The performances pull this film through.


Deepwater Horizon
 is the dramatisation of the April 2010 disaster when the offshore drilling rig, Deepwater Horizon, exploded and created the worst oil spill in U.S. history.

The incident in 2010 of the events that occurred at Deepwater Horizon is something that the whole world knew about and is something that continues to affect that seriously affected the Gulf of Mexico for a very long time. You’d basically have to be living under a rock to not know what had happened. When I went to see the film version of this incident, it reminded me of an old friends dad who had the same job on an oil rig but just off the coast of Norway. So imagining what she would go through if something like this would happen to her dad is devistating.

In another string of Hollywood not having any decent original ideas, they’ve turned to real life events as another way of creating more films. In this one case, it does work in it’s favour, with actor/producer Mark(y Mark) Wahlberg finally picking up another decent role after so long and a string of averagely mediocre roles. The last decent role I remember him taking on Micky Ward for The Fighter from 2010. His role in Lone Survivor was okay but then again, it wasn’t exactly that memorable. His role of Mike Williams in Deepwater Horizon is one of a natural leader but also holds a realistic side that manages to balance the supernatural heroics that many leading characters find themselves portraying.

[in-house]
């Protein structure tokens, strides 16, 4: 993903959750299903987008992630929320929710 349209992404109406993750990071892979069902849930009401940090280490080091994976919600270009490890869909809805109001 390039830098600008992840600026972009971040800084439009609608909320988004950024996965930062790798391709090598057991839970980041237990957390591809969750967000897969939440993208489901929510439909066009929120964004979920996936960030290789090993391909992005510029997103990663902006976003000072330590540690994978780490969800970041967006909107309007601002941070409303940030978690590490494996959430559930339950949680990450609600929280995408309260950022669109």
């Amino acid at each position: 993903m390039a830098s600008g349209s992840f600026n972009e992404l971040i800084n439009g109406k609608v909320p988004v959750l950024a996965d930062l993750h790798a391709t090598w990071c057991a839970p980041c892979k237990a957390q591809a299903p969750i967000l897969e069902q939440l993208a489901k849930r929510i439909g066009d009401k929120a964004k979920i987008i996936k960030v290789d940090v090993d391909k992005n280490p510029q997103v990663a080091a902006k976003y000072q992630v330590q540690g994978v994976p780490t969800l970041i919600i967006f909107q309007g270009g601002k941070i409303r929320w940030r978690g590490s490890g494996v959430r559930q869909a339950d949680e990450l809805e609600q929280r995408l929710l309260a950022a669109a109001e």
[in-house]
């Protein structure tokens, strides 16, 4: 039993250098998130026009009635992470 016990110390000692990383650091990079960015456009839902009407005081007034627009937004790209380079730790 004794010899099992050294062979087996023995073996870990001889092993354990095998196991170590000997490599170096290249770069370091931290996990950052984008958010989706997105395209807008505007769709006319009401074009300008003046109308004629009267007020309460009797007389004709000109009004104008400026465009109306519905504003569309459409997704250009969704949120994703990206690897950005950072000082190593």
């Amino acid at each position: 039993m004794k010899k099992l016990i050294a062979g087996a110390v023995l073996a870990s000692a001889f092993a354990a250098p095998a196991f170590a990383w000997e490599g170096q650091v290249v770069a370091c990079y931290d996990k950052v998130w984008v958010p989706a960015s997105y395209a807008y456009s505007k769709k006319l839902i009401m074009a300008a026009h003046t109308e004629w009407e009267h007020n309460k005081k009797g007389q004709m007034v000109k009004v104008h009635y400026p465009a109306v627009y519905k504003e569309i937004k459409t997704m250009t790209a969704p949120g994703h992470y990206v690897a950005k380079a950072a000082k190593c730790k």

Each of the roles were filled by those who proved themselves, despite only knowing Gina Rodriguez from the few episodes of Jane the Virgin I’d seen her in. She has a strong future ahead of her as she has the sensitivity along with the badass strength to prove herself as a formidable actress. John Malkovich was a great additional supportive role, always a great go-to actor for the evil roles and it was good to see Dylan O’Brien start to branch out from his role on the television show remake Teen Wolf. Even the lesser named actors, who had small roles that still had an impact on the overall feeling of the film.

If anything, it was the performances that made this film more than anything else as Deepwater Horizon often felt a little too dramatic at times and made you feel a little tired come the closing credits from all the emotions the film begged from you. The message of the film gets across and it certainly delivers on its emotion but maybe it got a little too Hollywood when it really didn’t need to be. And much like many films these days, it very much could’ve been tightened and many scenes shortened or dumped on the cutting room floor. It wasn’t overtly long but it definitely could’ve been cut down.

Although the film seems formulaic with over the top visual effects along with some great acting, it’s still packed with non-stop action and heart of the events that occurred on the Deepwater Horizon along the effects that it still has today.

Film-O-Meter: 7/10.

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